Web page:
The Carlisle Mosquito Online

Friday, January 27, 2006


Lessons from the spa

by Nancy Shohet West

It was two years ago, halfway through a bleak and dreary January, that a friend persuaded me to join her for a weekend getaway. She had recently heard about a retreat center located in rural Quebec that billed itself as a European-style spa. "Relaxation. Meditation. Soft music. Massages. Herbal tea," she cajoled. "It will be wonderful." Immersed in a chilly Carlisle winter, up to my elbows in toddler needs, and battling a season-long cold, I agreed to give it a try.

Our entrance to this Shrine to Pampering seemed promising. We checked in at the Euro-Spa of Canada midmorning on a frigid Saturday, tracking mud and crusted snow in from the parking lot on our boots. We were quickly shown to our room and handed terry cloth robes. A staff member then offered to give us a tour. "This is an electronic-free environment," she told us. "No PDAs, no laptops, and of course no cell phones." I was happy to relinquish my PDA and phone, but as a writer, I was a little disappointed to have to give up my laptop for the weekend. It seemed to me that they were making a sweeping judgment on standards of relaxation. Writing is relaxing to me. But they explained that the clicking of my keys would disturb other spa visitors. It was slightly astonishing to think that I had entered an atmosphere so rarefied that key-clicks would be considered intrusive. This was certainly a far cry from home, where the ultimate in tranquility for me is being out of earshot of any Wiggles songs.

Facial or dentist's office?

Another staff member summoned us for our scheduled facials. We followed her down a long, dark, scented corridor, our robes swishing. I settled into the reclining leather chair as the technician lined up her tools. It was hard to feel relaxed when everything about the situation reminded me so strongly of being at the dentist's office. The technician lit some candles, washed her hands, and peered at my skin for what felt like ten or fifteen minutes. Finally she offered her assessment. "My goodness, you certainly do like the natural look!" Apparently the European spa experience includes vague mockery as a form of therapy.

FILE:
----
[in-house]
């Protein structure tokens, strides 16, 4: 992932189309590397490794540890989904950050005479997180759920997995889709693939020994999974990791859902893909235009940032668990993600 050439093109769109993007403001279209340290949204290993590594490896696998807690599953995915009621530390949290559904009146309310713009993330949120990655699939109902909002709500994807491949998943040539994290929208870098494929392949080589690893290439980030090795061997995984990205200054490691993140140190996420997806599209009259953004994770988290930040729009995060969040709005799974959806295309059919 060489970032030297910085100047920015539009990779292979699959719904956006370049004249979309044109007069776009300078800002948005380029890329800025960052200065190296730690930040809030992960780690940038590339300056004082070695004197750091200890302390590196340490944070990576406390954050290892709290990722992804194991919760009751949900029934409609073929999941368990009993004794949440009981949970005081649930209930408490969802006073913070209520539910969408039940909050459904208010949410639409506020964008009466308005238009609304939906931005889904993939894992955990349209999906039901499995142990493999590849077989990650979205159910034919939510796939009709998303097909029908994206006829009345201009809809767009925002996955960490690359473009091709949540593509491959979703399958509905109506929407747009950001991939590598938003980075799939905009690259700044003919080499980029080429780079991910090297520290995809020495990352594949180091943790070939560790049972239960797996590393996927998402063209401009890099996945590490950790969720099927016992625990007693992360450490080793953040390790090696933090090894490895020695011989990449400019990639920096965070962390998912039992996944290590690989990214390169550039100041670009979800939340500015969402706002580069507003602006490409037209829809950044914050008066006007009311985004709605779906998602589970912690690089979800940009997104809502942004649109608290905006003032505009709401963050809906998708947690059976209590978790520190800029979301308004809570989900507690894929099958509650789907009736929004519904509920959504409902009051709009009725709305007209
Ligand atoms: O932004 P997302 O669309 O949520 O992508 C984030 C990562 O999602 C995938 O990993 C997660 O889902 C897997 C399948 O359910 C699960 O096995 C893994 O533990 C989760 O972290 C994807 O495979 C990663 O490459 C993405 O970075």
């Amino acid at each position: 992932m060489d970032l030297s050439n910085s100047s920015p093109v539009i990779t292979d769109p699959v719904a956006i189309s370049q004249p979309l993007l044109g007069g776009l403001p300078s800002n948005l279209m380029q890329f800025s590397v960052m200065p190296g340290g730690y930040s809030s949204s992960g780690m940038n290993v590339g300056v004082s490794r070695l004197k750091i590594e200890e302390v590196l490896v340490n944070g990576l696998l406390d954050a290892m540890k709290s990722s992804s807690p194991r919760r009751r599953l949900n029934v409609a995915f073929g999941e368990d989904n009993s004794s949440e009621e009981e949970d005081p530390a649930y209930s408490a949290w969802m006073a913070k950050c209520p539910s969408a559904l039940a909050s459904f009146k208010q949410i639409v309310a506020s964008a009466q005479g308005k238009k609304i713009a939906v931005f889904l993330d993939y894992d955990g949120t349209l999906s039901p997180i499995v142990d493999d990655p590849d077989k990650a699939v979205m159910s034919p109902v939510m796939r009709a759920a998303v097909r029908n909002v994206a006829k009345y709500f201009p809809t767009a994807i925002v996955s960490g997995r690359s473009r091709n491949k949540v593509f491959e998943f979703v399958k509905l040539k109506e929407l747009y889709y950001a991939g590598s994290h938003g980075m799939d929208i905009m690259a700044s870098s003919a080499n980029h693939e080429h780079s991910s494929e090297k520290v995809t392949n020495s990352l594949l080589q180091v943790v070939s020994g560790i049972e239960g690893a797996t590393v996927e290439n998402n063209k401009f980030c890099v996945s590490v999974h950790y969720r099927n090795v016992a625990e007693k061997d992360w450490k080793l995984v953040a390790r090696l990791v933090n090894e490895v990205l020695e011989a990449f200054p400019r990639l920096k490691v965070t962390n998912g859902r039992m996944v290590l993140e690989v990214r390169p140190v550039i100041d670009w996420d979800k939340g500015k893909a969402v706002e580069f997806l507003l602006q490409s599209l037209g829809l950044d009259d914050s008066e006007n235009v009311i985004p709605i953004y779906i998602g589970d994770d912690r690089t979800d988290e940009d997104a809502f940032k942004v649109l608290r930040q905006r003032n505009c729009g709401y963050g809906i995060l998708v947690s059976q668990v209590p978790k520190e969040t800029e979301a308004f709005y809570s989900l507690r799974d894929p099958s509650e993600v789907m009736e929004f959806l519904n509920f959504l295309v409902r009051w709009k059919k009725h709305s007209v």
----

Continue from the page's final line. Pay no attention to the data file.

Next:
Our full-body massages were next. Whereas the facial evoked a visit to the dentist, the massage was more reminiscent of the hours following childbirth. Just as I did after the birth of each of my children, I lay with my eyes closed trying to rest while people bustled around me, poking and prodding. I realized then that I am just not the right candidate for a massage. As a mother of two small children, I get all the physical contact I could possibly want, day in and day out. The ideal spa experience for me would be a weekend during which no one laid a finger on me.

Rosemary or rose hips bath?

Physical treatments over, it was time for us to check out the public baths. In a cavernous and damply heated room, we found an array of whirlpools. Next to each tub stood a sign listing its ingredients. There was a rosemary bath, an apricot bath, a sea salt bath, a rose hips bath, a mud bath. "A mud bath?" I asked. "Isn't that what we came here in mid-January to escape?" We chose the rosemary-and-oil option. Sliding into the warm water, I felt like I had turned into a piece of focaccia. I closed my eyes again and tried to let the Essence of Euro-Spa Relaxation overtake me. But it was a challenge, amidst all those food-infused baths, to keep images of toddler feedings out of my mind.

The next morning, I asked for directions to the fitness room. "Exercise equipment?" the front desk clerk repeated with a tone of concern. "We don't have exercise equipment. You are here to relax." Now there's a strictly European concept, I thought: relaxation as an escape from exercise. But the fact was that after a long uninterrupted night of sleeping, I was plenty relaxed. I was ready to rev up a little. If I couldn't do it aerobically, I figured I would go with my second choice of an energizer: coffee. "Herbal tea only," the café attendant told me firmly. "This is a caffeine-free environment."

No aerobic activity; no coffee; no laptops. Clearly the Euro-Spa and I were simply not a compatible match. And yet it really was a relaxing, restorative weekend, as I told my husband that evening upon my return. "I slept for ten hours, I read four issues of the New Yorker, I took a 20-minute shower with no one coming in to see how I was doing," I recounted, ticking off all the ways it was different from home. My husband — who, it's only fair to mention, had bankrolled my spa adventure — looked a little bit disappointed. "But what about the massages, the treatments, the meditation room?"

I confessed to him my weekend discovery: I'm just not a spa person. He thought about it and made a perfectly fair observation: 24 hours at the Holiday Inn Express in Bedford would have served me equally well. Relaxation doesn't necessarily require rosemary-scented warm-oil baths. It really is just about getting away.

2006 The Carlisle Mosquito